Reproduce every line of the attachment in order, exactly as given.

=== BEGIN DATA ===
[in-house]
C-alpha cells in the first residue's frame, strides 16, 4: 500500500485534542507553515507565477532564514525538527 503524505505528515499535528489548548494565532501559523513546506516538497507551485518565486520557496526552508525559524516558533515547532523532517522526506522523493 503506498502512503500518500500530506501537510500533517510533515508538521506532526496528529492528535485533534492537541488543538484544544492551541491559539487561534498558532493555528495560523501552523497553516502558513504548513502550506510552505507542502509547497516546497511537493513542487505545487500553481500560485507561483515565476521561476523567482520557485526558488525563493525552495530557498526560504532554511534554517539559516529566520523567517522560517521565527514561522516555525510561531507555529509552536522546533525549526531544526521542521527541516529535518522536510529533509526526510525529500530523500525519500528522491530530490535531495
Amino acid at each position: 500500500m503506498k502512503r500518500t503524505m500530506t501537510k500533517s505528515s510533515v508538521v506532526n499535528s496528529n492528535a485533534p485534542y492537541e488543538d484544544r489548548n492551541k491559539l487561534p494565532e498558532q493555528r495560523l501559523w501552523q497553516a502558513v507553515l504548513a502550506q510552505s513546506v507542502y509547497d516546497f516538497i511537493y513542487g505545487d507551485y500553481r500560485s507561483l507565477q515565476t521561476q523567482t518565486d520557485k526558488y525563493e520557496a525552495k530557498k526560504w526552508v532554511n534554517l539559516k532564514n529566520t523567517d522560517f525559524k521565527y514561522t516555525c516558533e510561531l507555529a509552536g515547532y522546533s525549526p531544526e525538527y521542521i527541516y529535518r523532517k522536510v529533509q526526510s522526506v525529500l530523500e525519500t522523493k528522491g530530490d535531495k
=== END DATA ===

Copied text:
[in-house]
C-alpha cells in the first residue's frame, strides 16, 4: 500500500485534542507553515507565477532564514525538527 503524505505528515499535528489548548494565532501559523513546506516538497507551485518565486520557496526552508525559524516558533515547532523532517522526506522523493 503506498502512503500518500500530506501537510500533517510533515508538521506532526496528529492528535485533534492537541488543538484544544492551541491559539487561534498558532493555528495560523501552523497553516502558513504548513502550506510552505507542502509547497516546497511537493513542487505545487500553481500560485507561483515565476521561476523567482520557485526558488525563493525552495530557498526560504532554511534554517539559516529566520523567517522560517521565527514561522516555525510561531507555529509552536522546533525549526531544526521542521527541516529535518522536510529533509526526510525529500530523500525519500528522491530530490535531495
Amino acid at each position: 500500500m503506498k502512503r500518500t503524505m500530506t501537510k500533517s505528515s510533515v508538521v506532526n499535528s496528529n492528535a485533534p485534542y492537541e488543538d484544544r489548548n492551541k491559539l487561534p494565532e498558532q493555528r495560523l501559523w501552523q497553516a502558513v507553515l504548513a502550506q510552505s513546506v507542502y509547497d516546497f516538497i511537493y513542487g505545487d507551485y500553481r500560485s507561483l507565477q515565476t521561476q523567482t518565486d520557485k526558488y525563493e520557496a525552495k530557498k526560504w526552508v532554511n534554517l539559516k532564514n529566520t523567517d522560517f525559524k521565527y514561522t516555525c516558533e510561531l507555529a509552536g515547532y522546533s525549526p531544526e525538527y521542521i527541516y529535518r523532517k522536510v529533509q526526510s522526506v525529500l530523500e525519500t522523493k528522491g530530490d535531495k